Reselling as a career? ‘More and more people have left their jobs to make a living out of Depop,’ says the company’s CEO Maria Raga. ‘Some of our top sellers make an income of 6 digits. We help our top sellers become proper businesses by organising workshops to assist with their VAT and bring them together to learn from one another.’
Dr Ali Parsa runs the pioneering digital healthcare company Babylon. At Courier Live he spoke with our founder Jeff Taylor.
Healthcare is deeply flawed. ‘Healthcare is broken. People don’t appreciate how broken it is,’ Dr Parsa says. ‘Out of a global economy of $70 trillion, $10 trillion is spent on healthcare and yet 50% of humanity has zero access. Not a little, but zero.’ For those with access, it’s mostly inadequate: ‘You have a high likelihood of getting misdiagnosed and the average consultation is less than 2 minutes.’ In addition, 70% of healthcare spending goes to salaries and two thirds of that money goes to treating preventable diseases — an area Babylon is aiming to disrupt.
Luck plays a huge role. ‘We started less than 5 years ago,’ Dr Parsa says. ‘Artificial intelligence was a promise for the last 50 years, but it only started truly delivering in the last 2 to 3 years. All of a sudden it came together in the right way. Like everything else in life, you get lucky and then you pretend you were smart!’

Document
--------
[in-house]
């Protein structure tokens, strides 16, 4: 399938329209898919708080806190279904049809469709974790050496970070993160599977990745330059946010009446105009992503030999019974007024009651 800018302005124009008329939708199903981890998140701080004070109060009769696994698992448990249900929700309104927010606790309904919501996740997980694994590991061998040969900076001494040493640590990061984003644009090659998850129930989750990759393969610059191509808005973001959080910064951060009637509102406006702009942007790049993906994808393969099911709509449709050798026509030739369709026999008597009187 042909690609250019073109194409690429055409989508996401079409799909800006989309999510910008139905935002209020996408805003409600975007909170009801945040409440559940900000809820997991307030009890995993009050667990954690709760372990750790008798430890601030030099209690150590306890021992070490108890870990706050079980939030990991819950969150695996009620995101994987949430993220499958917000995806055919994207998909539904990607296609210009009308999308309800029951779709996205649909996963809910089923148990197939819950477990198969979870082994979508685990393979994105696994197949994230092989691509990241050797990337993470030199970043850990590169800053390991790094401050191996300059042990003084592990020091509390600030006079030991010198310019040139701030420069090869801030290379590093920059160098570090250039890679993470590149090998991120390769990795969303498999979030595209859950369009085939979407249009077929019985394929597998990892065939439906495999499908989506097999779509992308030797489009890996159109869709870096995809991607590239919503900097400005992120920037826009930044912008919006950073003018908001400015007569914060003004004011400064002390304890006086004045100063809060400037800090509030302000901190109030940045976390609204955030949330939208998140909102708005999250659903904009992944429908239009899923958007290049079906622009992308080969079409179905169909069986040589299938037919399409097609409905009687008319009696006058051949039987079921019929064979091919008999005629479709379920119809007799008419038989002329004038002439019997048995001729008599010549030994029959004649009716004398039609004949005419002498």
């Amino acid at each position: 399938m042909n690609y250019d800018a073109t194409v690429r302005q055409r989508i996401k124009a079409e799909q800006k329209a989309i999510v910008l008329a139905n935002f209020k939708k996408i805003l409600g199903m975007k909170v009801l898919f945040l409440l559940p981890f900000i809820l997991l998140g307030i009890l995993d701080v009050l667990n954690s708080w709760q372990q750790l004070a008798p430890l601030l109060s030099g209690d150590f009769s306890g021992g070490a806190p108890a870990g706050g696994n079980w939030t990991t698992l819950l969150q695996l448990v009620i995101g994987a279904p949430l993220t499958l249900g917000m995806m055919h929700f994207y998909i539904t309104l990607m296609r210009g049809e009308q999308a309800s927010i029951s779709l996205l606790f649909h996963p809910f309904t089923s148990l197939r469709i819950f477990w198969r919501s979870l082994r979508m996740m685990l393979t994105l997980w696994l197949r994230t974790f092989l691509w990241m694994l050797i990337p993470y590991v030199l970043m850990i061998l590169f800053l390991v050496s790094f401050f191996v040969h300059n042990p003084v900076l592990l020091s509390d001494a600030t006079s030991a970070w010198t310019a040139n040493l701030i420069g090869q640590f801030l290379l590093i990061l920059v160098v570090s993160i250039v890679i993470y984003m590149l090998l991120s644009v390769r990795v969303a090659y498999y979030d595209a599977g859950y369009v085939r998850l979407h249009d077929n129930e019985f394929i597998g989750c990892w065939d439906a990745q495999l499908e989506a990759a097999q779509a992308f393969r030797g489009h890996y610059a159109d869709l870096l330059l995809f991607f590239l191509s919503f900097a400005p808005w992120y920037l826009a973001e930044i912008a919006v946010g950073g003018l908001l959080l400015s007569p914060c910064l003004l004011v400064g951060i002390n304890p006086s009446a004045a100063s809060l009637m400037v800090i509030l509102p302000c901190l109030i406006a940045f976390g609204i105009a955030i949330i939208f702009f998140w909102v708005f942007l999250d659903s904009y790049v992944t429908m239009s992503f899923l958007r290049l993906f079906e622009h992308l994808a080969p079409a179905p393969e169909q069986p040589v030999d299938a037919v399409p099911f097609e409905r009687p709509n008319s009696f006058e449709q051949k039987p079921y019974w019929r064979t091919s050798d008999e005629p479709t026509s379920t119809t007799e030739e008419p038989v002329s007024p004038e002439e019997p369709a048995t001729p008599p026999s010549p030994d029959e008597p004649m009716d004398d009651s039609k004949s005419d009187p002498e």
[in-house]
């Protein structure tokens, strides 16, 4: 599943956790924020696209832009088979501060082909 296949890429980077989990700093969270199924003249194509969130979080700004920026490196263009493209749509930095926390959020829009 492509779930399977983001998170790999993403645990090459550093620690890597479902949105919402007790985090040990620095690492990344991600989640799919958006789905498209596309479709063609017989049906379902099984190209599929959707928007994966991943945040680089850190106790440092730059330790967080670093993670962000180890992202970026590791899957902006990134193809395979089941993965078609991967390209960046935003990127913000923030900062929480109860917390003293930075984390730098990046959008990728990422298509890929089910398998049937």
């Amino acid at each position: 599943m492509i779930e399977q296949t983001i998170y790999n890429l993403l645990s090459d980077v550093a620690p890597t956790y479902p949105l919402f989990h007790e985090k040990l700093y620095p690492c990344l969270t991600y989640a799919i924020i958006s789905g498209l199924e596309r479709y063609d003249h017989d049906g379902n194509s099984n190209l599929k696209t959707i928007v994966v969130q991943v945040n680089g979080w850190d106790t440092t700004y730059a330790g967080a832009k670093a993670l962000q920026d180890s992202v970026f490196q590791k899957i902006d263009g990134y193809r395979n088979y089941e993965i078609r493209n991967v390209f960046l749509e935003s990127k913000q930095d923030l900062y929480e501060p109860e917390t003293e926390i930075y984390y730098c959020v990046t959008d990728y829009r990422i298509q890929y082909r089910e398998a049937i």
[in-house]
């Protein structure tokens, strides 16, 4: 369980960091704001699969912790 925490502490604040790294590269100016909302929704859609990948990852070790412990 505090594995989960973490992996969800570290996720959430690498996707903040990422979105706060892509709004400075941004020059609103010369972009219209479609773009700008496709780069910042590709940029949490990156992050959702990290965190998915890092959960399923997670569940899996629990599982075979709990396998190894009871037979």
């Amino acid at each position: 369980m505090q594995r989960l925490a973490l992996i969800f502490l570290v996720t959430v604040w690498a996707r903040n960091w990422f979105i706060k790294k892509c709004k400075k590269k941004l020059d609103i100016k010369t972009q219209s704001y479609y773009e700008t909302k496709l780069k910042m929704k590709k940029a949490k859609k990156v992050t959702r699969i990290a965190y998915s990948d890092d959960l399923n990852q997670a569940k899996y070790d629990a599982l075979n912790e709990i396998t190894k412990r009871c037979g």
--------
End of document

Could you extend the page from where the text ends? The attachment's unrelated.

Tech is evolving fast. Technology and human knowledge are growing at a rapid clip, with far-reaching implications for society.
It’s not a popularity contest. The moment you try to persuade everybody, you’ve lost. ‘You only need to persuade 2-3% percent of them — early adopters,’ Dr Parsa says. ‘Far too much energy gets wasted on wondering if people believe in you. Being an entrepreneur is instead a matter of believing in yourself. I couldn’t care less whether a particular doctor or critic agrees or disagrees with what I’m doing. The fact remains: the old model of healthcare is unsustainable, it’s not deliverable and it’s left most of the world’s population behind.’
Targeting under-represented demographics is a tricky business. If the pitch of the message is off, you’ll sound at best clumsy and at worst, ignorant and offensive.
At our panel ‘The new consumer’, Nafisa Bakkar, co-founder of media company and agency Amaliah, said one way to avoid this is by having a more diverse group of decision-makers in charge of marketing. ‘We’ve got all these companies and agencies trying to represent sub-communities, but the people they’re trying to represent don’t have a seat at the table,’ she explained.